While the labor market was remarkably strong last year, the technology sector was an exception.
After a big hiring spree in the first two years of the pandemic, industry giants like Amazon and Meta have reversed course in 2022. Last year saw at least 154,000 layoffs from more than 1,000 tech companies. layoffs.fyiA website tracking tech layoffs since March 2020.
The number of sites — which may be an undercount — continued at a rapid clip in 2023, with more than 26,000 layoffs recorded so far this year.
“Because most layoffs go unreported, the actual number of layoffs is likely higher than what’s on the site,” Roger Lee, creator of Layoffs.fyi, told USA TODAY. “Unfortunately, I don’t see layoffs being lifted anytime soon.”
Which tech companies are making layoffs?
Layoffs.fyi data shows the US tech companies that cut the most jobs last year:
- Meta: 11,000.
- Amazon: 10,000.
- Cisco: 4,100.
- Caravan: 4,000.
- Twitter: 3,700.
Are tech companies freezing hiring?
Job opportunities for technical jobs Almost 30% less According to December data from talent acquisition firm iCIMS, hiring in the industry fell by 23% from January to December last year.
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Why are there so many layoffs now?
Lockdowns have taken a toll on consumer spending. Experiences like travel or restaurants are often off the table, so people are shifting their discretionary spending to products from tech companies like Amazon and Peloton.
It didn’t take long for consumers to return to their pre-pandemic spending patterns, according to Rucha Vangutre, senior economist at labor market analysis firm Lightcast.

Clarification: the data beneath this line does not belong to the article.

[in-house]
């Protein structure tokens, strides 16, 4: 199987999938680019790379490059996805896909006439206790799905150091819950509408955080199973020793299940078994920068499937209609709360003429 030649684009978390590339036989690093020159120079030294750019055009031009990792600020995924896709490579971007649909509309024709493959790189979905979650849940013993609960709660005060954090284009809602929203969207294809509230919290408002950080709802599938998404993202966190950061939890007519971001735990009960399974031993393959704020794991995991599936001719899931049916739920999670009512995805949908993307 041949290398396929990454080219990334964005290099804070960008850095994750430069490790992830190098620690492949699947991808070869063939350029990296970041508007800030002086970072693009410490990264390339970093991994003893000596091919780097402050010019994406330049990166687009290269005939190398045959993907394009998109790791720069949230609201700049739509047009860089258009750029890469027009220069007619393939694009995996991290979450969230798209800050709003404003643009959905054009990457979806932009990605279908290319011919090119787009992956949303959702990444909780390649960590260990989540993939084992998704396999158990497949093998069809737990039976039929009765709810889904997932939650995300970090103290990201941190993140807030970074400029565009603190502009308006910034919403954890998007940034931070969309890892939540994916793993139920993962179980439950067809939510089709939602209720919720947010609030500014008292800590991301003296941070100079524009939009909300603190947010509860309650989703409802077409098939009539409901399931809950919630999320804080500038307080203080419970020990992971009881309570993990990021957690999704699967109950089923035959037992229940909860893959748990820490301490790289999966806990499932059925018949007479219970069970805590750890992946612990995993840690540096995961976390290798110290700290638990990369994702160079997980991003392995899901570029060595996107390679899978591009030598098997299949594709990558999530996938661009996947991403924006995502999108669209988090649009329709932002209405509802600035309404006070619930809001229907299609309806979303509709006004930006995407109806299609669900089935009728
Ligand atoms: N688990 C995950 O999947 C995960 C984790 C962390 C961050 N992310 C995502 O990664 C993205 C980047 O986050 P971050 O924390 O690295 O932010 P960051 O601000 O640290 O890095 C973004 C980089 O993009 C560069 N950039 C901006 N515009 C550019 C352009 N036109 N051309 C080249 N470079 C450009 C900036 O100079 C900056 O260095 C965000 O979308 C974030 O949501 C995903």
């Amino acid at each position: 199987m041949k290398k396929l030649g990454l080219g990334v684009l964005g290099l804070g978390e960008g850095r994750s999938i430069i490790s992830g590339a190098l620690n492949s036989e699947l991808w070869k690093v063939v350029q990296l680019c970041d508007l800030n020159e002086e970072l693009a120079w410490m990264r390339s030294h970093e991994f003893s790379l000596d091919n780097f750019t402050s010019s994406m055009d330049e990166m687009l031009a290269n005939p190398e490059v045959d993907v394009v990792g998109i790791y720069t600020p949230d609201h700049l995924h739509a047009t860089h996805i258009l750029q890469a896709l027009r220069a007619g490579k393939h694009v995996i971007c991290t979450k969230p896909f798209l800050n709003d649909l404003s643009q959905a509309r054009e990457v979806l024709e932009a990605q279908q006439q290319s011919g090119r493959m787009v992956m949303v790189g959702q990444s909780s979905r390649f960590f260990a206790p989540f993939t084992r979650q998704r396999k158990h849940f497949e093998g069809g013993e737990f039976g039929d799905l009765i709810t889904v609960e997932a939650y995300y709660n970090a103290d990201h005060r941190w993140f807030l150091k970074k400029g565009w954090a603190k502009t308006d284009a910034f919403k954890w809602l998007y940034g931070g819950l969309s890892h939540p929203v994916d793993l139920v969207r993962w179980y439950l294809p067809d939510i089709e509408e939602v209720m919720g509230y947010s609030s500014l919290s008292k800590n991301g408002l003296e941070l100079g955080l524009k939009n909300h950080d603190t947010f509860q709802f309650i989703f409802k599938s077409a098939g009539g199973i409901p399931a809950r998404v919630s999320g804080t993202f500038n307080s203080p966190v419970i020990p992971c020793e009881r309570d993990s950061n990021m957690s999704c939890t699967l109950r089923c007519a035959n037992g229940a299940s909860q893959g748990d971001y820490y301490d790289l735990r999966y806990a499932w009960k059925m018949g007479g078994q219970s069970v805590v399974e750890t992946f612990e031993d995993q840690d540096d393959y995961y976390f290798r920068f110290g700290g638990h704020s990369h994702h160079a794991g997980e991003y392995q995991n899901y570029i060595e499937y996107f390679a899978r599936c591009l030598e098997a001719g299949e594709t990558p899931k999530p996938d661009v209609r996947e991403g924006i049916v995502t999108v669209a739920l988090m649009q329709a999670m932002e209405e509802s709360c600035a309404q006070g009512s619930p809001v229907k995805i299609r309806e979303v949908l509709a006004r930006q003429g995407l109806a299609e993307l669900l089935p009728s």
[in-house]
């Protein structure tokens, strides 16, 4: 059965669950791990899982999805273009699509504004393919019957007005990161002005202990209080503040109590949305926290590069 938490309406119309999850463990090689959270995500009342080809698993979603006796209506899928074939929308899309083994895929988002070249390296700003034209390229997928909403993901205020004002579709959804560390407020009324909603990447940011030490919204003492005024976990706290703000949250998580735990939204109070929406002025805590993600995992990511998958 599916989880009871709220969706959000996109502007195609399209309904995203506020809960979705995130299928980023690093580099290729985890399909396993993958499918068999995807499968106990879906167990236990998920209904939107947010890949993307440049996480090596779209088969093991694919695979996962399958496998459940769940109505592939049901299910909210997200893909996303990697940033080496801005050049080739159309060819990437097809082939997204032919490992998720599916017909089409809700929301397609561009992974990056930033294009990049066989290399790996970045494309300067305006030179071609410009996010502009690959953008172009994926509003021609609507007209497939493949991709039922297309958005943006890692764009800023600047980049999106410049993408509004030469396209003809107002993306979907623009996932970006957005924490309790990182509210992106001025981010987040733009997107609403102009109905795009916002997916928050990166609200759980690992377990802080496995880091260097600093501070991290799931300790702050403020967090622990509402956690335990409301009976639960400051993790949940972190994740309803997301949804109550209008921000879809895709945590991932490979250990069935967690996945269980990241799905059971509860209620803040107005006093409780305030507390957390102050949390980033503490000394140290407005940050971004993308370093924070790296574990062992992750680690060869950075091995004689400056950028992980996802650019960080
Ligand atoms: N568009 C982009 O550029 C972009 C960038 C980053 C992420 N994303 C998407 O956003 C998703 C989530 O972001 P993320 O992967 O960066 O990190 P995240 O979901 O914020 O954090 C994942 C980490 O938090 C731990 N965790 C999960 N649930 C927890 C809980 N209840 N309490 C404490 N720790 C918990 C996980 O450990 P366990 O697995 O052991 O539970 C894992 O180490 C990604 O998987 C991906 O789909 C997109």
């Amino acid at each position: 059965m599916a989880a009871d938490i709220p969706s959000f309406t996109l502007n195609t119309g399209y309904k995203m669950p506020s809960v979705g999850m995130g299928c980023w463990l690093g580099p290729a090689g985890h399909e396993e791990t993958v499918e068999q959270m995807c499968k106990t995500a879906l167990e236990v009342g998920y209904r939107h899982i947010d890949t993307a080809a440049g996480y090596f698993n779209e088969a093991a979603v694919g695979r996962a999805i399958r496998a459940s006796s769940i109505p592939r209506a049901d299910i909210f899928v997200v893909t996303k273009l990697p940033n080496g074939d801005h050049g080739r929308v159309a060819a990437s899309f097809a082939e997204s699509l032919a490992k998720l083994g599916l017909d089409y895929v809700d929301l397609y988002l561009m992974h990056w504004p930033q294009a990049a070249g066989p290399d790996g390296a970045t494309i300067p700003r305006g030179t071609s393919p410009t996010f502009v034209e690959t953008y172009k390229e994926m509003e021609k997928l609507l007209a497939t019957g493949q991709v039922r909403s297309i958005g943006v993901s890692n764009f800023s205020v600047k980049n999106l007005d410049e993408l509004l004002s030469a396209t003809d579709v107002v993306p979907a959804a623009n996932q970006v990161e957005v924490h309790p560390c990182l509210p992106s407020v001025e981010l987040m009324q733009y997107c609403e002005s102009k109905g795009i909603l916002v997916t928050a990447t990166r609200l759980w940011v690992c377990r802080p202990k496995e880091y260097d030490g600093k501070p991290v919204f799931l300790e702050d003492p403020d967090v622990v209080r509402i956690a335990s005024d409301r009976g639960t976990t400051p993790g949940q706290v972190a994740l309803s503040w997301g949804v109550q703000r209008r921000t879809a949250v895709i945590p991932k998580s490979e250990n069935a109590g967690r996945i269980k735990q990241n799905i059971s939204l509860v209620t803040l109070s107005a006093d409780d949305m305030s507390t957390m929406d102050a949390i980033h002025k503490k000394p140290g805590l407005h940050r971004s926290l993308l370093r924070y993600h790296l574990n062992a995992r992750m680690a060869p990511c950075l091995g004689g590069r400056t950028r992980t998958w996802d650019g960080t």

“What we’re seeing is really a kind of restructuring,” Vangutre said. “What that means is that, in many cases, these companies are overhired.”
High interest rates also play a role in layoffs, according to Daniel Kuem, associate professor of business at Columbia Business School.
“Big techs aren’t running out of cash, but they’re making huge investments in risky new business areas. And it’s very expensive to finance these things, so they’re pulling back,” said Keum.
Will tech layoffs continue in 2023?
Lee launched Layoffs.fyi in March 2020 to help laid-off tech workers gain visibility and find new jobs.
“Honestly, in 2021, I thought about decommissioning the site because I thought it had served its purpose,” Lee said. “Fast forward to 2022 to 2023, I don’t expect we’ll see another wave of layoffs.”
As of Wednesday, Layoffs.fyi has already tracked more than 100 companies that have conducted more than 26,000 layoffs by 2023.
Major layoff announcements so far this year:
- Amazon: 8,000.
- Seller: 8,000.
- Coinbase: 950.
Microsoft confirmed on Wednesday that it will cut 10,000 jobs this year.
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If interest rate hikes ease, Lee believes job cuts in the industry will begin to ease by the end of the year.
Tech layoffs are likely to spread to small and medium-sized tech companies this year as venture capitalists tighten their spending, Kuem said.
“You’ll see a gradual drift from big tech to the broader tech sector. Layoffs will become a little more widespread,” he said.
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Will layoffs spread to other industries in 2023?
While some industries, such as technology and media, have seen an influx of layoffs, the broader labor market remains firm.
The U.S. economy added 4.5 million jobs last year, and the unemployment rate fell to a 50-year low in December from 3.7% to 3.5%.
“Across the economy, it’s not a problem we see,” VanGuthrey said. “It’s looking pretty good (for the technology industry) at the moment.”
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